The problem was that every time I read those games or wrote my own, I couldn't stop adding stuff to them. You see, there are many bits in my favorite RPGs that I find unnecessary and dull, but there are lots of small things that I like and, sincerely, have a hard time leaving out of my game.
It took me a while to realize I wasn't looking for minimalism at all.
Wikipedia has an useful definition that says minimalism “describes movements in various forms of art and design […] where the work is set out to expose the essence, essentials or identity of a subject through eliminating all non-essential forms, features or concepts.”
The thing is, I rather like many features that one could find non-essential, such as the interaction between weapons and armor, encumbrance, skills, and so on, but I still dislike the rules-bloat that sometimes come with it. What I want is to have a system with all this stuff and some simple rules to go with it.
What I was looking for is elegance.
Elegance is a debated topic, often confounded with minimalism, but to me they aren't the same (although very close to each other). Dictionaries define elegance with words like effectiveness and simplicity. Once again, I found a simple explanation in Wikipedia (emphasis mine):
|Minimalist cover art - T&T UK 4th edition|
The difference, for me, is this: while a minimalist game eliminates every detail that is not important or essential, an elegant game uses the same solutions for different things, which means that few rules can be used to cover many situations, whether essential or not.
For example,"3:16 Carnage Amongst the Stars" has a minimalist set of traits: Fighting Ability (FA) and Non-Fighting Ability (NFA), and not much else. This is not elegant per se (although the game is very elegant in other aspects), but it is simple and good enough for that particular game. For elegance, I can hardly think of a better example than Delta's house rules, that uses the same Target 20 mechanic for attacks, saving throws and thief skills, without deviating much from Original D&D. It cuts redundancy, not details.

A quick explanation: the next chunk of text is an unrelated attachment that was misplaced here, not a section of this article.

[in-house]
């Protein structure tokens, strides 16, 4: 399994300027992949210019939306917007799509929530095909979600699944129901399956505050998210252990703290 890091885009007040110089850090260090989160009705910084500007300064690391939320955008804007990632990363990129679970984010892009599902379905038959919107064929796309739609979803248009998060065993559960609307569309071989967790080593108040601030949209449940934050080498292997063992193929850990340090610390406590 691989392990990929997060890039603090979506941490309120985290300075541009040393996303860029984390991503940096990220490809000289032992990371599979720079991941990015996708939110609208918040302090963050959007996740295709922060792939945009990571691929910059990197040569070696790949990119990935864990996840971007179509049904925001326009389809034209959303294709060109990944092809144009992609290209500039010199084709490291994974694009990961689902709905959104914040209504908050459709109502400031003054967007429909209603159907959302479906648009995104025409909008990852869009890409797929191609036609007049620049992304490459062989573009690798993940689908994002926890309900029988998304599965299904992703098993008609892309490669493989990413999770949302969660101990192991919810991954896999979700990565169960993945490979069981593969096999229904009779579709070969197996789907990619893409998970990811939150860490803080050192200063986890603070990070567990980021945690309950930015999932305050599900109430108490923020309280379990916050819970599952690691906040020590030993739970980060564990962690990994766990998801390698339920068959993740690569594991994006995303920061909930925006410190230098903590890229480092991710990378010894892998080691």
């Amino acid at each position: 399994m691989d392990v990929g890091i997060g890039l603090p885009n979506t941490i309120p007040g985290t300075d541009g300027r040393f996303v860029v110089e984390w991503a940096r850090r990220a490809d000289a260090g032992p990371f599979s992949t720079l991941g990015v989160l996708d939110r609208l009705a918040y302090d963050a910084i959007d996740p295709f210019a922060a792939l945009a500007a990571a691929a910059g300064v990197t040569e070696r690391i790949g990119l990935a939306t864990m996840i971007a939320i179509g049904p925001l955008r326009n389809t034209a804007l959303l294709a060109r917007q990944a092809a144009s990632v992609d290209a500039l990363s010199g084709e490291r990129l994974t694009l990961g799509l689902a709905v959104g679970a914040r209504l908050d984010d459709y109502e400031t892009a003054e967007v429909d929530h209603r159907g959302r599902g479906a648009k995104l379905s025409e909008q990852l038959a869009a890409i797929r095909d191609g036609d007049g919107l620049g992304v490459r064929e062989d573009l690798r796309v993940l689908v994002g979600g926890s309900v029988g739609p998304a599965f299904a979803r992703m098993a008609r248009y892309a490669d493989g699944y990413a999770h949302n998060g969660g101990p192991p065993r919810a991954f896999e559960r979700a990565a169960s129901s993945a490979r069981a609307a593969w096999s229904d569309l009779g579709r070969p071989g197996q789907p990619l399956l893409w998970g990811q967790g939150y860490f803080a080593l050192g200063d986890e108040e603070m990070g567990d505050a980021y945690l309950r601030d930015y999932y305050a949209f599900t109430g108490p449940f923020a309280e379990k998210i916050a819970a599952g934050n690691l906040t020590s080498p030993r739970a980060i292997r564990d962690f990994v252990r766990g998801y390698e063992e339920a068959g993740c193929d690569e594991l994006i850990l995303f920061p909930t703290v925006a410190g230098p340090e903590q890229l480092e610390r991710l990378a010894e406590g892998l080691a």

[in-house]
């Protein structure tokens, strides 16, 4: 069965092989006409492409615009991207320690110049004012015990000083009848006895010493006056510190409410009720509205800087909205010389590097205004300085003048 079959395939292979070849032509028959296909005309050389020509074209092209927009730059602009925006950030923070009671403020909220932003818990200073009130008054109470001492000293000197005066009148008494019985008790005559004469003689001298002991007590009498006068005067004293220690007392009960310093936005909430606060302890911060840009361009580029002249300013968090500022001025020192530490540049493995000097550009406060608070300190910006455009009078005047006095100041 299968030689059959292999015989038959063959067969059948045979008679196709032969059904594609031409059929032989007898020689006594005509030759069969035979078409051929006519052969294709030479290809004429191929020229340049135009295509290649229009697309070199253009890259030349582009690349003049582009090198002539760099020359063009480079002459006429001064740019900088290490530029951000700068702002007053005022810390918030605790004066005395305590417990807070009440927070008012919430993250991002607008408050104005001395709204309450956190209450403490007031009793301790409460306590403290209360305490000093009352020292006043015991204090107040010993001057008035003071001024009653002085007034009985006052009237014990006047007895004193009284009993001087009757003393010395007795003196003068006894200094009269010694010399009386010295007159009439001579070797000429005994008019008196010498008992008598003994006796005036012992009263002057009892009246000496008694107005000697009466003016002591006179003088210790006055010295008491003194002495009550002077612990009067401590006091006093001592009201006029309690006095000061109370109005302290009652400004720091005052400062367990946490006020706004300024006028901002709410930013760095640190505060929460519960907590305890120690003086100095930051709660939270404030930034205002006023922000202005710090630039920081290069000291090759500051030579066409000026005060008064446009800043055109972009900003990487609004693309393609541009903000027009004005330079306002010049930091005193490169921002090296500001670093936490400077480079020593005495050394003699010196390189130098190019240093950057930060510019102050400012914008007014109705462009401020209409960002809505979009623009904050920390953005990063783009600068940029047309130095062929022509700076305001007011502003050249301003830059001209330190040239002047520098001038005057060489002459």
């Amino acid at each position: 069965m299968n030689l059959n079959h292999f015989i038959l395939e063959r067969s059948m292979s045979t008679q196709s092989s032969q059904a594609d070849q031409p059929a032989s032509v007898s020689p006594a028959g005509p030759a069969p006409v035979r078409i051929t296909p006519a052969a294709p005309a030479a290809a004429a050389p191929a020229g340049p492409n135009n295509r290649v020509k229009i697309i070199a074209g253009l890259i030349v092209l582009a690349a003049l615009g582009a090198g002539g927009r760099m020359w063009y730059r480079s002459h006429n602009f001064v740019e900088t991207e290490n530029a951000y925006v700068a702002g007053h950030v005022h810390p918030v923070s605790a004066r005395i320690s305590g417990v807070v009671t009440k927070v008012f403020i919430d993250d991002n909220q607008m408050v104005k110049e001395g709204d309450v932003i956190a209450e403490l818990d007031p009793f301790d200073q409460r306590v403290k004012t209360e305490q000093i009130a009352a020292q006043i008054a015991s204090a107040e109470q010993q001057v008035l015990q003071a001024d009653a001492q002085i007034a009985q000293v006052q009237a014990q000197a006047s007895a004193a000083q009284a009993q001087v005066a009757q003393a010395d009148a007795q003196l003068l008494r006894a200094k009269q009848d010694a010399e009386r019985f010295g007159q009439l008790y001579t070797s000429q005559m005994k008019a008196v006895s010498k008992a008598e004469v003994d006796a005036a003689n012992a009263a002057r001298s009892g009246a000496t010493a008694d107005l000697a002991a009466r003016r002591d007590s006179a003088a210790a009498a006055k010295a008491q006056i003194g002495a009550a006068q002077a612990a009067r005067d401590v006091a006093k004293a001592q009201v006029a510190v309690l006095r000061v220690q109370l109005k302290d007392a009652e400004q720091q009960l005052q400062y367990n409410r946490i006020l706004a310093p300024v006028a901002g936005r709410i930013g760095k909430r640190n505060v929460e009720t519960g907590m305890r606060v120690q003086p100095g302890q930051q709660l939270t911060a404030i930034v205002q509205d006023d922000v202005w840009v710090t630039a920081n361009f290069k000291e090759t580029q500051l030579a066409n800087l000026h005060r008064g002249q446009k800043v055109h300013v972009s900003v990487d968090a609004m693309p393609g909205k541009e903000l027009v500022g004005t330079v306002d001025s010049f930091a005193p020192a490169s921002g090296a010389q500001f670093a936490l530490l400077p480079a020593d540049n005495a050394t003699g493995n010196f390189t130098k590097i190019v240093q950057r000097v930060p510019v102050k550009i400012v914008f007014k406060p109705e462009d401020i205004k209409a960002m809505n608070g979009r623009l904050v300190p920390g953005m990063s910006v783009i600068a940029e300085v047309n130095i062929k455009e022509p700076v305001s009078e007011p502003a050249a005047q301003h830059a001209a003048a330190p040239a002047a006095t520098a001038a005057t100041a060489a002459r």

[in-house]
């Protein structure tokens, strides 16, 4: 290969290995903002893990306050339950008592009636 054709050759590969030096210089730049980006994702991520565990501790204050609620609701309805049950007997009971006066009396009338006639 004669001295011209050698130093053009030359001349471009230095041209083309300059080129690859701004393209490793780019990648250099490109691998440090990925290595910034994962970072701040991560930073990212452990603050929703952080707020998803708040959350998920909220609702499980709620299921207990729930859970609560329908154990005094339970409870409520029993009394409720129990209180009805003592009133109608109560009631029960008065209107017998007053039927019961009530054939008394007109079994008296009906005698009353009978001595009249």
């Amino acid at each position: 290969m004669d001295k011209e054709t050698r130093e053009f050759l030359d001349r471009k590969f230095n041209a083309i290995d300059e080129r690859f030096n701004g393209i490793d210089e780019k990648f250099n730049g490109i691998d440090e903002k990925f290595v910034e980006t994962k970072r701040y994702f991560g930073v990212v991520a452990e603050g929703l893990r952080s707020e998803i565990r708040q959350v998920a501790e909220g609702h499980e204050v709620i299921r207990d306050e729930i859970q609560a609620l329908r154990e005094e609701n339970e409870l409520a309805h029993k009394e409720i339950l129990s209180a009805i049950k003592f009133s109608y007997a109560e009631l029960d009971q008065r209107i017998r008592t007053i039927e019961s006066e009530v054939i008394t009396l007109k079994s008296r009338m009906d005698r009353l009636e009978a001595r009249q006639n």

Although the concepts are different, any good minimalist games will have a healthy dose of elegance, or risk becoming uninteresting. “Whenever you try to do anything you must roll 6 on a d6” is hardly a game at all. The aforementioned Risus and Searchers of the Unknown are good example of minimalist games that use elegance in order to maintain simplicity while allowing for a good range of distinct situations.
Another important point to focus in is “inter-related problems”. Using a single mechanic for different things isn't necessarily elegant if those things have little to do with each other. For example, creating “social hit points”, “social attacks” and “social armor” in order to use the same system for combat and interaction in D&D sounds clunky, not clever. Likewise, unified mechanics might be simpler, but not necessarily elegant.
The opposite of elegance, in my opinion, is useless distinction. This is the reason I could never understand versions of D&D where the fighter gets an attack bonus that rises from, say, +1 to +17 during 20 levels, instead of simply getting +1 per level, or why use two different ways to adjudicate thief's skills (say, 50% chance of finding traps and 3 in 6 chances to hear sounds). Of course I could find worse examples, but those are the ones I think most people will be familiar with. Adding such details for no reason makes the game more complex but no more effective which, by definition, makes it less elegant.
When writing my own stuff, I often try to think of multipurpose mechanics, ideas that can be used to expand the game without making it more complicated. Take abilities in OD&D, for example: most of them have few purposes for most characters, and they work fine that way. But if one is creating new stuff for OD&D, he could use the existing abilities for new purposes (roll 3d6 under ability to achieve something is a popular one) instead of coming up with new abilities or new mechanics.